I was given steroids as well which were no fun either. I spent my days by myself pondering my shiny new tumour and what was going to happen to me. My mood swings were stressful. I put on a fair bit of weight (which I was thankful for when I could no longer eat properly). I also didn’t sleep very well. Eventually they took me off the steroids because the side-effects became worse than any of the possible benefits.

I was placed on what they refer to as “watch and wait” while I visited a number of different specialists regarding how to handle the tumour. This was the scariest part of this whole process. I was determined to have a glioma but they were unable to be more specific. The tumour is on my left side and is described as a 5cm perisylvian grade 2 glioma where the MCA traversed through it. Perisylvian describes the location of the tumour. As the tumour grew it began to cause issues such as a significant stutter and an inability to speak well beyond just the stutter. I was having difficulties swallowing and of course the epileptic episodes (seizures). The MCA is the “middle cerebral artery” described by Healthline’s Medical Network as “the largest of the three major arteries that channels fresh blood to the brain. It branches off the internal carotid artery. It supplies blood to lateral (side) areas of the frontal, temporal, and parietal lobes. The frontal, temporal, and parietal lobes control the sensory functions of the arms, throat, hands, and face.“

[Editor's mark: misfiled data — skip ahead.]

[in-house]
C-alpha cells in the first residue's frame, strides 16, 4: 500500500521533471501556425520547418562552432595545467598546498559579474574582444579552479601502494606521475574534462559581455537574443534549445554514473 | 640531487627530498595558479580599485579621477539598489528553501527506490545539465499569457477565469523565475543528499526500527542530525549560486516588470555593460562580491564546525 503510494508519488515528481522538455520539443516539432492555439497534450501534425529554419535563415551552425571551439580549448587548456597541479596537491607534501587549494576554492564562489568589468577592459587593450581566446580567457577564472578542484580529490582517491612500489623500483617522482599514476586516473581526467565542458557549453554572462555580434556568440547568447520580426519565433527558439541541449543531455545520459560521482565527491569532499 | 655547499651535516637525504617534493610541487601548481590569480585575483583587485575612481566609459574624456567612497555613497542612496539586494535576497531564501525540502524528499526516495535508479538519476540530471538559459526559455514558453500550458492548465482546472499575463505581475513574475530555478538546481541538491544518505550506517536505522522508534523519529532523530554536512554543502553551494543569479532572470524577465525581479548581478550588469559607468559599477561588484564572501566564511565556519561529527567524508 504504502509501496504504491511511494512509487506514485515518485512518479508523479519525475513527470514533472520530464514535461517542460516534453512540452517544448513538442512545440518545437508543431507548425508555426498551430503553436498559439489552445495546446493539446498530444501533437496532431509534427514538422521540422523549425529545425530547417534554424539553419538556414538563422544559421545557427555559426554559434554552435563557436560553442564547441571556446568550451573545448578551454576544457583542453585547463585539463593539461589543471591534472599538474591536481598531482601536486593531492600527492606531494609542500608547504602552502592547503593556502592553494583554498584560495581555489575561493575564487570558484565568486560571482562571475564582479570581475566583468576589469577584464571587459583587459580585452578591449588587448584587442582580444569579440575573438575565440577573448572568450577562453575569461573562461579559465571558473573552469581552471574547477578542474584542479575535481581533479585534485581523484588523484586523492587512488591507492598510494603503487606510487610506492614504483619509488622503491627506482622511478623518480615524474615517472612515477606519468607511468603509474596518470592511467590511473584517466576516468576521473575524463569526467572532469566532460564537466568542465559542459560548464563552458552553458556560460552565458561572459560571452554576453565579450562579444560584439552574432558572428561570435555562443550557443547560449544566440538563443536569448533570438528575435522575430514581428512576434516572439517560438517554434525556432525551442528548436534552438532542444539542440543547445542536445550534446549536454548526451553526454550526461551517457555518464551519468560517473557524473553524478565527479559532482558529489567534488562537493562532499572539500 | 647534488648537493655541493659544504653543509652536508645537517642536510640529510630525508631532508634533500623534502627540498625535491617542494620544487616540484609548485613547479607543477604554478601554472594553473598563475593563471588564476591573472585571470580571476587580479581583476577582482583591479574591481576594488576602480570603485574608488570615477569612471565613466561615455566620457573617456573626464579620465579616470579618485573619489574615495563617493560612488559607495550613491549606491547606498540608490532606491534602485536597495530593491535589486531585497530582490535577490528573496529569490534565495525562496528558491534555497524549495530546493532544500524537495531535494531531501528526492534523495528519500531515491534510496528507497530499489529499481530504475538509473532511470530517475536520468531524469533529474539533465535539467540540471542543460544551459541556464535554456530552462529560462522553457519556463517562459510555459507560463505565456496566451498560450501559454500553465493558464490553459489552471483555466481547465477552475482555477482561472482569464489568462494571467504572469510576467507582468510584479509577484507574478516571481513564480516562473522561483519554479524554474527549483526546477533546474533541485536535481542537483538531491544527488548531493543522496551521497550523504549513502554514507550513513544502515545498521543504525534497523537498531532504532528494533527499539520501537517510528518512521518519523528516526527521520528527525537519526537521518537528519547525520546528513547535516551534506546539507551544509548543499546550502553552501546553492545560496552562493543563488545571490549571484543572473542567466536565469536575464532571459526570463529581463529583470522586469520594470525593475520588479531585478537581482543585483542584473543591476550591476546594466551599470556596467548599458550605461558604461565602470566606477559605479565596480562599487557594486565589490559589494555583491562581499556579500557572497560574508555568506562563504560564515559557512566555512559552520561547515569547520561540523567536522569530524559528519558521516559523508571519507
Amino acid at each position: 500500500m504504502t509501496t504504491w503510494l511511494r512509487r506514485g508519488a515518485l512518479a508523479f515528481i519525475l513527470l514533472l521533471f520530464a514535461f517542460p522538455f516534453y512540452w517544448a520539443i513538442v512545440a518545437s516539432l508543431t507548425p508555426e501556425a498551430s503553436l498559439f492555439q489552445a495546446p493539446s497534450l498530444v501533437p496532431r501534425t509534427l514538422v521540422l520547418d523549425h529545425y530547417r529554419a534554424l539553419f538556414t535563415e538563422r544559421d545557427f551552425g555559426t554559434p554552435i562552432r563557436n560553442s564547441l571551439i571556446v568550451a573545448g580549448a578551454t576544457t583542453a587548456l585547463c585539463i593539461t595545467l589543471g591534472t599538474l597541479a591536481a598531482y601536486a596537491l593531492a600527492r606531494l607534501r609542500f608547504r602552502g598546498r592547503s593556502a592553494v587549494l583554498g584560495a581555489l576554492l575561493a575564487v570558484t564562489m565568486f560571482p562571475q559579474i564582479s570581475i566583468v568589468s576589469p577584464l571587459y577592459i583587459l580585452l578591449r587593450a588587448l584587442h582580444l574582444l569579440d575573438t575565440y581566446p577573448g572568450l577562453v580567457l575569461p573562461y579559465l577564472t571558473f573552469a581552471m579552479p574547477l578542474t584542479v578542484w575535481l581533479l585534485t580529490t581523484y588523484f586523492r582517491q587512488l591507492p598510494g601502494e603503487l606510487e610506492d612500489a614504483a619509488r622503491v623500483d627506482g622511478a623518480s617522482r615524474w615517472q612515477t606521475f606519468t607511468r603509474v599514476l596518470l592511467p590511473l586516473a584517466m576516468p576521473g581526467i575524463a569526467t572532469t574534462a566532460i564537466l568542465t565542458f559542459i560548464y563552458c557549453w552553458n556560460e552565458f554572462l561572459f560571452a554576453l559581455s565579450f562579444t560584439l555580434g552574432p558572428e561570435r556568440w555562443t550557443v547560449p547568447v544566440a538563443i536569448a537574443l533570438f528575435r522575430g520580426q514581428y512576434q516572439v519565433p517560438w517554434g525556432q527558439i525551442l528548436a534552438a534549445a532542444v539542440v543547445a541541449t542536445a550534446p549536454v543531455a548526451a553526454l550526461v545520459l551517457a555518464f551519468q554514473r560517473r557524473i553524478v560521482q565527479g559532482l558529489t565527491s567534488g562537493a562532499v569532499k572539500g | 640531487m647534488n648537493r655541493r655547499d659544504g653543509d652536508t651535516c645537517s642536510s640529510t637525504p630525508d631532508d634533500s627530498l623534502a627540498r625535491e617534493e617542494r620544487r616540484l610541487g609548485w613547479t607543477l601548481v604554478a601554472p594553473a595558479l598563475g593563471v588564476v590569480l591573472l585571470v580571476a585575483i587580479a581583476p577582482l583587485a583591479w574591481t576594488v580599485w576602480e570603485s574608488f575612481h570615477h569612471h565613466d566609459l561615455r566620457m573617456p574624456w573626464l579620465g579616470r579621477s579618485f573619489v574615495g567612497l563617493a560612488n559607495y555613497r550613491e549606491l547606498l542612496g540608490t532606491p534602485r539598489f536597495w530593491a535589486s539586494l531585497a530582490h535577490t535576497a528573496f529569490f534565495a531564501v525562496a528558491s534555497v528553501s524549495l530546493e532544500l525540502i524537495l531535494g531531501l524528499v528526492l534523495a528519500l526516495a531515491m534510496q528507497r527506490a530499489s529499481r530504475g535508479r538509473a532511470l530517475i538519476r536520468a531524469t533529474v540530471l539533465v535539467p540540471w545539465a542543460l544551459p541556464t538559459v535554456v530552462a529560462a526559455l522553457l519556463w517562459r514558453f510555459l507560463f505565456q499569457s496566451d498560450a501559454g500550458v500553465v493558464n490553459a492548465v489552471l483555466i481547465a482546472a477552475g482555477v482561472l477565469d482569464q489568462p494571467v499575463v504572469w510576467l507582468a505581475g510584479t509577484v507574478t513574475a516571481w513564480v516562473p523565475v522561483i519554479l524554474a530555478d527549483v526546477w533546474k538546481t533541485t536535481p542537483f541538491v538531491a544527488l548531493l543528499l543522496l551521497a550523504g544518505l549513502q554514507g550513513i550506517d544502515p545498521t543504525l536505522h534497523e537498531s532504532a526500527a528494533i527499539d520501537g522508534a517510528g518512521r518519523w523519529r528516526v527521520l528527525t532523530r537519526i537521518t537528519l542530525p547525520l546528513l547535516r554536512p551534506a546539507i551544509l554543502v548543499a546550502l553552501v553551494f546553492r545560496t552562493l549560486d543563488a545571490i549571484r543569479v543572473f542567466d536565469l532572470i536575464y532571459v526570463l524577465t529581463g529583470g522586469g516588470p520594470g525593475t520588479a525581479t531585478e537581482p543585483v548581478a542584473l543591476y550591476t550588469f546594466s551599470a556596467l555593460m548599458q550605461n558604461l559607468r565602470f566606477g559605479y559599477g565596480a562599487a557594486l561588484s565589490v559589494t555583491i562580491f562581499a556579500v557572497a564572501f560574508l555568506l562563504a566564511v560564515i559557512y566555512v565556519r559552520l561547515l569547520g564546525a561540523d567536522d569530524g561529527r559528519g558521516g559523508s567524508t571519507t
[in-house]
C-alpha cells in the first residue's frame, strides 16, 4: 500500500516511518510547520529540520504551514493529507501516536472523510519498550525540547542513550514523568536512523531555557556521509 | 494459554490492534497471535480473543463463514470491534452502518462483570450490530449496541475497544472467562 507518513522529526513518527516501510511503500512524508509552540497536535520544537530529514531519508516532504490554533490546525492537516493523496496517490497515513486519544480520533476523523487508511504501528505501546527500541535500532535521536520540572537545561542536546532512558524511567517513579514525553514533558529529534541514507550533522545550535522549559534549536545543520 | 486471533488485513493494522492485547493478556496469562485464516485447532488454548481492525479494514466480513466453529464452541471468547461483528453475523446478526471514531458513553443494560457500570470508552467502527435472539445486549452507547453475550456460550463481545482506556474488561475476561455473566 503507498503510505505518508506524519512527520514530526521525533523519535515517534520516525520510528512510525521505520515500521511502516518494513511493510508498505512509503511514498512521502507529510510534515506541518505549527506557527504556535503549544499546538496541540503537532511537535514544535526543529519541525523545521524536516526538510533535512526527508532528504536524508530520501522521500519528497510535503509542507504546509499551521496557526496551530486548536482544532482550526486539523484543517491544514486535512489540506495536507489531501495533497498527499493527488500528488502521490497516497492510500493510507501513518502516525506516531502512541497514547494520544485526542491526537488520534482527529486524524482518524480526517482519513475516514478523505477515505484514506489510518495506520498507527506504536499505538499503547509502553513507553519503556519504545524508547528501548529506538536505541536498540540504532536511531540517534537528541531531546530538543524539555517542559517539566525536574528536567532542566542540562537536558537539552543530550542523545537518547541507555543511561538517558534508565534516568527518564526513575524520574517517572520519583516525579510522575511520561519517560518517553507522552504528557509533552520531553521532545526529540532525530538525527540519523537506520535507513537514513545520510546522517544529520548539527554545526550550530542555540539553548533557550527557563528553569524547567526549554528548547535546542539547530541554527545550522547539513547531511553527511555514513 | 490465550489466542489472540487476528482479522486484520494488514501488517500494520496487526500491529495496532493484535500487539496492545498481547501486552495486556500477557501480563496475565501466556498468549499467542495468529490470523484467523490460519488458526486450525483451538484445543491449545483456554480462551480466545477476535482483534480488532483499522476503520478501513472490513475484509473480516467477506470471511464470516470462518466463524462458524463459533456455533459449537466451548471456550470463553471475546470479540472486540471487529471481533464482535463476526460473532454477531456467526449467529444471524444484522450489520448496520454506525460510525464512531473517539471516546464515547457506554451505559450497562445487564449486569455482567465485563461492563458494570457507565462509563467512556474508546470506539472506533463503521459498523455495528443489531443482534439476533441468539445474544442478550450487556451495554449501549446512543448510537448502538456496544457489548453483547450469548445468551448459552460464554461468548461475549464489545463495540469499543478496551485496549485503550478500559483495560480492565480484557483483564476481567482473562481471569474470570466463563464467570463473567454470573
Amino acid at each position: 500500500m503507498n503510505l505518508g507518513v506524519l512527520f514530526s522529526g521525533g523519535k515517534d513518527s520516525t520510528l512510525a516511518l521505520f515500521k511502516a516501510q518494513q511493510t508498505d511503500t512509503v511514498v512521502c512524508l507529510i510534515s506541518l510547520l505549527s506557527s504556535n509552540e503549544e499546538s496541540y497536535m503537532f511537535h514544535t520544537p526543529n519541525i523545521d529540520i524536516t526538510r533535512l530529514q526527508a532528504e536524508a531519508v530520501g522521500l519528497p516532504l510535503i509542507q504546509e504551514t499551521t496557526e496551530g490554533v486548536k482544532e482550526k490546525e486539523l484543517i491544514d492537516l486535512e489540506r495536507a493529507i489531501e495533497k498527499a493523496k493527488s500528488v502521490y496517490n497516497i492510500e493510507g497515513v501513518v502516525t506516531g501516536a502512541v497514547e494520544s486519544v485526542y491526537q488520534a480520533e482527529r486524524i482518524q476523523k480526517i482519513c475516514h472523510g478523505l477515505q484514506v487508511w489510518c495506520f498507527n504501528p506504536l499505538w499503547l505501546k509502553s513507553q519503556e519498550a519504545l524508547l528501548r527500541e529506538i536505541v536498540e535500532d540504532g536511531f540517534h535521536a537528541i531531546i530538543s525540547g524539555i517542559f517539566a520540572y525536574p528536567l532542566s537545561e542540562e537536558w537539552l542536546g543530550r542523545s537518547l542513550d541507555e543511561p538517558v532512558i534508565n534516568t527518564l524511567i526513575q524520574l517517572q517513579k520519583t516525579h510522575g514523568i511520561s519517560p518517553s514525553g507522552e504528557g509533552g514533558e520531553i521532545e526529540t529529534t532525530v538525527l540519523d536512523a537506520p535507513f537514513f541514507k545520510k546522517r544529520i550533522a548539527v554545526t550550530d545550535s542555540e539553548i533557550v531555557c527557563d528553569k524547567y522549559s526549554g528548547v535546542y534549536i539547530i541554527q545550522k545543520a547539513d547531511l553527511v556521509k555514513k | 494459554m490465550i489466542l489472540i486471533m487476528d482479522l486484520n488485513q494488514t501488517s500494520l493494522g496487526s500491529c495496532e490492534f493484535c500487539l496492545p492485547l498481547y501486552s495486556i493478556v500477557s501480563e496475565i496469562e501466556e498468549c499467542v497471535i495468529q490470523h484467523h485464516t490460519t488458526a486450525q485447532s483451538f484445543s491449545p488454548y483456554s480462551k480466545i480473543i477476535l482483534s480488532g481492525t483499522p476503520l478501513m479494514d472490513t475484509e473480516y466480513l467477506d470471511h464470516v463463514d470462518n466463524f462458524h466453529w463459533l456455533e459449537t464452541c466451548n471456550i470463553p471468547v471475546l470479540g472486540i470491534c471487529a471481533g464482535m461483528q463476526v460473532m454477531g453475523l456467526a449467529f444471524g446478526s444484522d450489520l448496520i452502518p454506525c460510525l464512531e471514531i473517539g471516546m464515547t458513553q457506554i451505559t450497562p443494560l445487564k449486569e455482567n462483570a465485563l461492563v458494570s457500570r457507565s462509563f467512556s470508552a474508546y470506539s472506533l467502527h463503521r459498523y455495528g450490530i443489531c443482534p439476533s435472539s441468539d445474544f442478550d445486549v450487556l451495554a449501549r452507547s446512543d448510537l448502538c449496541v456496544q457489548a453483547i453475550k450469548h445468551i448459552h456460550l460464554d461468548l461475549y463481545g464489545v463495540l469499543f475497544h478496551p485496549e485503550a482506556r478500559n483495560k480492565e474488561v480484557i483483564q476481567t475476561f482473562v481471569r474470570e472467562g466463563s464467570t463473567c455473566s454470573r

The tumour itself is completely inside of the brain and is inoperable. There is also danger of damage to the artery which is now inside the tumour. As the tumour grew, it restricted the blood flow and began to cause a number of the symptoms I was experiencing.

At the time of this diagnosis I was told I could expect to live between 18 and 24 months. The way this information was delivered was quite terrifying. We discussed all the possible treatments and the fact it was inoperable, but the doctor made it seem promising. At the very end of the conversation he dropped the life expectancy and then said, “Any questions”? We were so stunned and still trying to process whether we had heard him correctly when he stood up, shook my hand, wished me the best and then he was gone. We were left alone in that room until we were ready to leave and made the silent trip home.